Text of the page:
19. 19. Cellular respiration– anaerobic pathway. In most plants, yeast & bacteria Pyruvate is converted to ethanol and carbon dioxide. NADH (produced during glycolysis) converted back toNAD+ (thus allowing it to be reused).Source: Campbell et al. (2011)Pyruvate + NADH  ethanol + CO2 + NAD+
    20. 20. Energy. The sun provides this energy either directly orindirectly for nearly all life forms. Autotrophs – manufacture organic material frominorganic material [self feeding] e.g. plants, algae &cyanobacteria. Heterotrophs – obtain organic material by feeding onother organisms (or their products) [feed on others] e.g.animals, fungi, most bacteria & some protists.
    21. 21. Photosynthesis. Autotrophs (photoautotrophs) capture solar energy tohelp drive the reactions that convert inorganic C toorganic C. Overall process = photosynthesis6CO2 + 12H2O  C6H12O6 + 6O2 + 6H2O
    22. 22. Photosynthesis.6CO2 + 12H2O  C6H12O6 + 6O2 + 6H2O Reaction is anabolic Larger molecules made from smaller molecules & endergonic Needs energy to proceed. Equation is a summary of 100’s of reactions that makeup photosynthesis (i.e. it is a biochemical pathway).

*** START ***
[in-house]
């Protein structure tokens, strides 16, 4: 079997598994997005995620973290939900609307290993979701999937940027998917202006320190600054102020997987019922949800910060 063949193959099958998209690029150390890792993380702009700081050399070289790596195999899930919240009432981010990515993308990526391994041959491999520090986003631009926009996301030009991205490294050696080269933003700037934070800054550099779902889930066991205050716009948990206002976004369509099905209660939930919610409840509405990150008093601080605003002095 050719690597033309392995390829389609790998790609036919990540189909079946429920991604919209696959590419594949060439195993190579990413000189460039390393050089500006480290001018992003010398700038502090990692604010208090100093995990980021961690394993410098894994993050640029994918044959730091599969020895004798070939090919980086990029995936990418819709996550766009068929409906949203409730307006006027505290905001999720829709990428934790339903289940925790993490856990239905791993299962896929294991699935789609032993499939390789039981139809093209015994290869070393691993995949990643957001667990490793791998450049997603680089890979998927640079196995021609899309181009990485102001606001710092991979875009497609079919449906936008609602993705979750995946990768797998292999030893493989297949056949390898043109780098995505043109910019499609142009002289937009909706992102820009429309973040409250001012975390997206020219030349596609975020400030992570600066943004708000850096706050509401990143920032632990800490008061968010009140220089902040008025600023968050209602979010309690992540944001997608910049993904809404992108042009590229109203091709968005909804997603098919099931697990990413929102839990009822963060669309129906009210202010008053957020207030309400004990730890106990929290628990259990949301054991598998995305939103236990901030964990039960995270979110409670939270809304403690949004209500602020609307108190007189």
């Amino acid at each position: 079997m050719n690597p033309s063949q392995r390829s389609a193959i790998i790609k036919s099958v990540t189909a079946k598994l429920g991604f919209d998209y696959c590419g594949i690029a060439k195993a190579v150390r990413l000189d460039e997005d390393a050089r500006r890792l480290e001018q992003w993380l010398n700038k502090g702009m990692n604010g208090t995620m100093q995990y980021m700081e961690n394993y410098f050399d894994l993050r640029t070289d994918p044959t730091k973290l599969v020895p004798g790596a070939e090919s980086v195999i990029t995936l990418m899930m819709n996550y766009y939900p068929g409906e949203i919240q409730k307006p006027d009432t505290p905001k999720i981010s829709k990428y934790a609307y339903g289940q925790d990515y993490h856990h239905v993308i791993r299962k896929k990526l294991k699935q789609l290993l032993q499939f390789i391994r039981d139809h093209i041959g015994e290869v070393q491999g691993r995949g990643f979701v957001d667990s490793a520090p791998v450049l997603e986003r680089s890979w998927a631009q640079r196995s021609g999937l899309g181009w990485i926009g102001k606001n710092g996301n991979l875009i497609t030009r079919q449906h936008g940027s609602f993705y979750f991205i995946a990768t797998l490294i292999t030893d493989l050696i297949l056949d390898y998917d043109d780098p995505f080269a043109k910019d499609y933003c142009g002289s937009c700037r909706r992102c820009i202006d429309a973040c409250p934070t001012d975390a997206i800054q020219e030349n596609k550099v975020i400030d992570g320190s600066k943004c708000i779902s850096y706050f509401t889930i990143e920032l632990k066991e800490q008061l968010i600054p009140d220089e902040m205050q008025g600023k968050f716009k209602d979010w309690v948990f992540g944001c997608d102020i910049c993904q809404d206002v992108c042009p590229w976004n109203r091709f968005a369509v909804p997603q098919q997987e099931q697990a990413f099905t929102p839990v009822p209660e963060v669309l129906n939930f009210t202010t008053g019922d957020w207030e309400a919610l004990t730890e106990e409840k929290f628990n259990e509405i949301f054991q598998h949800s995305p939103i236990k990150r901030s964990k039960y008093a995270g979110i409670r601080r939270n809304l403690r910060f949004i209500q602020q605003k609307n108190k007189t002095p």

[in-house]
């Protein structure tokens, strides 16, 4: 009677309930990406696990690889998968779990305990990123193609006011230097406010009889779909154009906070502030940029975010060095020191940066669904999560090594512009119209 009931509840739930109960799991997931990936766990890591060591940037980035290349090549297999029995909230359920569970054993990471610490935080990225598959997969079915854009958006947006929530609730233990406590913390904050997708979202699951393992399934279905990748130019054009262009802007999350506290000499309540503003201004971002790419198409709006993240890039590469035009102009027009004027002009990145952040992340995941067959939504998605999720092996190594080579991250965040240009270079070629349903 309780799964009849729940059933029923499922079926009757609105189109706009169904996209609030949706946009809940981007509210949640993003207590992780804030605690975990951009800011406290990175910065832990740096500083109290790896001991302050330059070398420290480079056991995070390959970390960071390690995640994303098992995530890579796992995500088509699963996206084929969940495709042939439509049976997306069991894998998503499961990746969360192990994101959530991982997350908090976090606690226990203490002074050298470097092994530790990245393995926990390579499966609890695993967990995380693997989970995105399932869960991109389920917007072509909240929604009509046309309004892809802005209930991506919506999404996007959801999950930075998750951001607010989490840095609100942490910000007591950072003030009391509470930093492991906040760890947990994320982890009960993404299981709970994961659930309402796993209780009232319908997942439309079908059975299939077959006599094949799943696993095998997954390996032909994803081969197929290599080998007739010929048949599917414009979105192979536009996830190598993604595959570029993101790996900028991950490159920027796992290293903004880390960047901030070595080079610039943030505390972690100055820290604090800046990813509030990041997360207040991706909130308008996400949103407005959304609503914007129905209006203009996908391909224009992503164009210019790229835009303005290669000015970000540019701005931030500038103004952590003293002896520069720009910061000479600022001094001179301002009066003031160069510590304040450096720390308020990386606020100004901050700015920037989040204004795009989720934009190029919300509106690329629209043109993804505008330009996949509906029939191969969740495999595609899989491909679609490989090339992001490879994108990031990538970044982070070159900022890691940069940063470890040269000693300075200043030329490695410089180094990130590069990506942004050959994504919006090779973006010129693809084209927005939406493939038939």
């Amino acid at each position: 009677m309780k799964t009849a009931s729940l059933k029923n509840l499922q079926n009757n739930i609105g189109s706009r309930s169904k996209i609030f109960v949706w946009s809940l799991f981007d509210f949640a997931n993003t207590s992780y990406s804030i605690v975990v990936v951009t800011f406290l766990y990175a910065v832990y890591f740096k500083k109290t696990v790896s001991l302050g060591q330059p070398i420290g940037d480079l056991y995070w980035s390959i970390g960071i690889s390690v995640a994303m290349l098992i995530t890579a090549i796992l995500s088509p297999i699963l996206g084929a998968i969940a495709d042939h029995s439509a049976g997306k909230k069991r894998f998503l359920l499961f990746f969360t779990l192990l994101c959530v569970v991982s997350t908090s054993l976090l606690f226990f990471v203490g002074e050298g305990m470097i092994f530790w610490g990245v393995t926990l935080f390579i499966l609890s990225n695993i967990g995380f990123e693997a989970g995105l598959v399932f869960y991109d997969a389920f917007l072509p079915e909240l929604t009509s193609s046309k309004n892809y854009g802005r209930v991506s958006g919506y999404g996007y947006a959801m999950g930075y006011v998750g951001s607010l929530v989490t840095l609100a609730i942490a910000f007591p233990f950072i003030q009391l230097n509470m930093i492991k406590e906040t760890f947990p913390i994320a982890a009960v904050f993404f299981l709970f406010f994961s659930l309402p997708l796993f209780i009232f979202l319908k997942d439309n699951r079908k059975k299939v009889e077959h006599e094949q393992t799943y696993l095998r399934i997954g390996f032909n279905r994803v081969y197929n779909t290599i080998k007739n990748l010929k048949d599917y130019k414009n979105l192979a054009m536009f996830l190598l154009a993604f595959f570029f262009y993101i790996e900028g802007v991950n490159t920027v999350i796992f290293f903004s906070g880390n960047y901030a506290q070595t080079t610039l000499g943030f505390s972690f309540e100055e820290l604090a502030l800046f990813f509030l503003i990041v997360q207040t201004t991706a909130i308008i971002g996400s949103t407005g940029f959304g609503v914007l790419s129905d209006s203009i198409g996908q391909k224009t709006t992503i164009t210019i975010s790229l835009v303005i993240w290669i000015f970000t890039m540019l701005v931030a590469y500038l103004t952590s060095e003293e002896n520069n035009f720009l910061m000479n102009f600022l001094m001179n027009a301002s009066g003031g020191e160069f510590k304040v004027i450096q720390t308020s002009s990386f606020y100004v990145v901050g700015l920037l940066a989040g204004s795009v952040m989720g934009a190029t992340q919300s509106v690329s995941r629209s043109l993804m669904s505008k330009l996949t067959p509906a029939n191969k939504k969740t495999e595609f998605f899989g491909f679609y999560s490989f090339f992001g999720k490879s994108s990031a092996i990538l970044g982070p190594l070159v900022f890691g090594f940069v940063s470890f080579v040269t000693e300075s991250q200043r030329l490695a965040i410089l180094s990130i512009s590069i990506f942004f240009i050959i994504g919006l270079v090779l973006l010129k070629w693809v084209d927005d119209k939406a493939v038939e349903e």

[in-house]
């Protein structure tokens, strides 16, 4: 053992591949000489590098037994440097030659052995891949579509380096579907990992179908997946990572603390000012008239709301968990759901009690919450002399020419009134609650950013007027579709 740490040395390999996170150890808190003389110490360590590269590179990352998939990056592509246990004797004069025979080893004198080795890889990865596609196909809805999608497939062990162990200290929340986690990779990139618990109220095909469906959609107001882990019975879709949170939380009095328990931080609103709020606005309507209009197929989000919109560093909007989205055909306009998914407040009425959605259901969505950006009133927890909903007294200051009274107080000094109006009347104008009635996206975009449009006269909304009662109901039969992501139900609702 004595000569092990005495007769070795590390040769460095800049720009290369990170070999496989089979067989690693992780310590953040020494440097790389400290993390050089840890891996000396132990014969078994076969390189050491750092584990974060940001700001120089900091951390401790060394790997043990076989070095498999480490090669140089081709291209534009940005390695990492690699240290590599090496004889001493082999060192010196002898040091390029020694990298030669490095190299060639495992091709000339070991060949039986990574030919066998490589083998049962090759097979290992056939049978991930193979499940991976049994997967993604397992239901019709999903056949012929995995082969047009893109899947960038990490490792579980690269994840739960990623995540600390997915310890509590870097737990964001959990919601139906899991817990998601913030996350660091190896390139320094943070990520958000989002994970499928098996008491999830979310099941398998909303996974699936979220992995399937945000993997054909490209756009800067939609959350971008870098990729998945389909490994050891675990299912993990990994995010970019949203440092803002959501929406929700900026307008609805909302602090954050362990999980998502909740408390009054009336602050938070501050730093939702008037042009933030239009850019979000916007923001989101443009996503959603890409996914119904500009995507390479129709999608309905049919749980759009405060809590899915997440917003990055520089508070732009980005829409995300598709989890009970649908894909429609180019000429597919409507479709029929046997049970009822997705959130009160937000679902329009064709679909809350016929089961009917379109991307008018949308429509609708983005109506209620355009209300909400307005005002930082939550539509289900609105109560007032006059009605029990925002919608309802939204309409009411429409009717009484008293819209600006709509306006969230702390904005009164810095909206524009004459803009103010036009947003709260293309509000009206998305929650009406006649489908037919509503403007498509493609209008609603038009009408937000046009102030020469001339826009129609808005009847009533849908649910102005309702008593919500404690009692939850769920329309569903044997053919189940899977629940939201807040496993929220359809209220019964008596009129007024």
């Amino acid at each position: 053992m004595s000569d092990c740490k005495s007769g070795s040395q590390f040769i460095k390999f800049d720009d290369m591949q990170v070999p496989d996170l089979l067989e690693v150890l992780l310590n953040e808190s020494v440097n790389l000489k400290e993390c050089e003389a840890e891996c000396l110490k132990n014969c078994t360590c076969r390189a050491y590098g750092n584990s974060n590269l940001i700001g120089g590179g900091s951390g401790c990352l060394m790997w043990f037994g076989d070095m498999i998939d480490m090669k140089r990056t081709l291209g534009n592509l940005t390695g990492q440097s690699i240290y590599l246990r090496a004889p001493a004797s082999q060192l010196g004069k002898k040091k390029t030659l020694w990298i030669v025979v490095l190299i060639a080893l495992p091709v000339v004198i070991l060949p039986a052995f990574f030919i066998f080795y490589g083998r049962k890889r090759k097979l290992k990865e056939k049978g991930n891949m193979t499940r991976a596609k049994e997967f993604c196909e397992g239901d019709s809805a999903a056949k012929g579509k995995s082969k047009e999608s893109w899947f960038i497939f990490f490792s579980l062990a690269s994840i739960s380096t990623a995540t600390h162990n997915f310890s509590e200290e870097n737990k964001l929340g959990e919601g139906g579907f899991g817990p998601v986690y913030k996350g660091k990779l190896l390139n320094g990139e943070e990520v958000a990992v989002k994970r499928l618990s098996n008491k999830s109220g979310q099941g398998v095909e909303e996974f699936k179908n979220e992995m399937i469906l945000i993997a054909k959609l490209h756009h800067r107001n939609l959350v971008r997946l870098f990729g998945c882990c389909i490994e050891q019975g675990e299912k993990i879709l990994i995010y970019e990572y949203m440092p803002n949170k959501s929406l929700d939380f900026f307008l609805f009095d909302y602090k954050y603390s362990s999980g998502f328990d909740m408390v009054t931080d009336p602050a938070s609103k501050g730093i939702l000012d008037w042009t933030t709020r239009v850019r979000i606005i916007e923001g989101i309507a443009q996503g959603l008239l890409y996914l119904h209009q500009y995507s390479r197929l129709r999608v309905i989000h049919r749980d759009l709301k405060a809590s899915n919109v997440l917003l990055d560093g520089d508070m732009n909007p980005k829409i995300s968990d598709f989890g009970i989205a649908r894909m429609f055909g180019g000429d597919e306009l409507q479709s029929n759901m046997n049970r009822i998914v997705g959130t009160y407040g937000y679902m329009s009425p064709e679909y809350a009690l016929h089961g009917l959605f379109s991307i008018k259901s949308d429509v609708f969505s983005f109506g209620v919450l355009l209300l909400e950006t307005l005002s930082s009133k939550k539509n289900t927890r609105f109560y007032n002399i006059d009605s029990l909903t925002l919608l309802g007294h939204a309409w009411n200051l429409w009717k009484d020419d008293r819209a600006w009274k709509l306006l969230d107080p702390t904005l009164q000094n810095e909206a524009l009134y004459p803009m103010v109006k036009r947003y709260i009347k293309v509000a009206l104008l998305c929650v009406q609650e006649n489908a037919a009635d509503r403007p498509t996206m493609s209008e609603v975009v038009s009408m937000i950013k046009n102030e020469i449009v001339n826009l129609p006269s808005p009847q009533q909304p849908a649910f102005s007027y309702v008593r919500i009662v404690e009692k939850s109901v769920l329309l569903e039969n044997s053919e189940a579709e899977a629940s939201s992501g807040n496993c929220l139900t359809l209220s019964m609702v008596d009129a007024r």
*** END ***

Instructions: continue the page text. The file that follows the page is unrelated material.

23. 23. Photosynthesis. Occurs in the chloroplasts Membrane bound organelles – inner & outer membrane. Stroma – gel-like matrix that fills the interior of achloroplast. Rich in enzymes. Thylakoid membranes – suspended in the stroma.Flat, sac-like structures that are stacked like pancakesknown collectively as grana.
    24. 24. Chloroplasts.Source: Russell et al. (2011)
    25. 25. Photosynthesis. Two main stages Light dependent reactions. Light independent reactions. Each stage confined to specific sites within thechloroplast.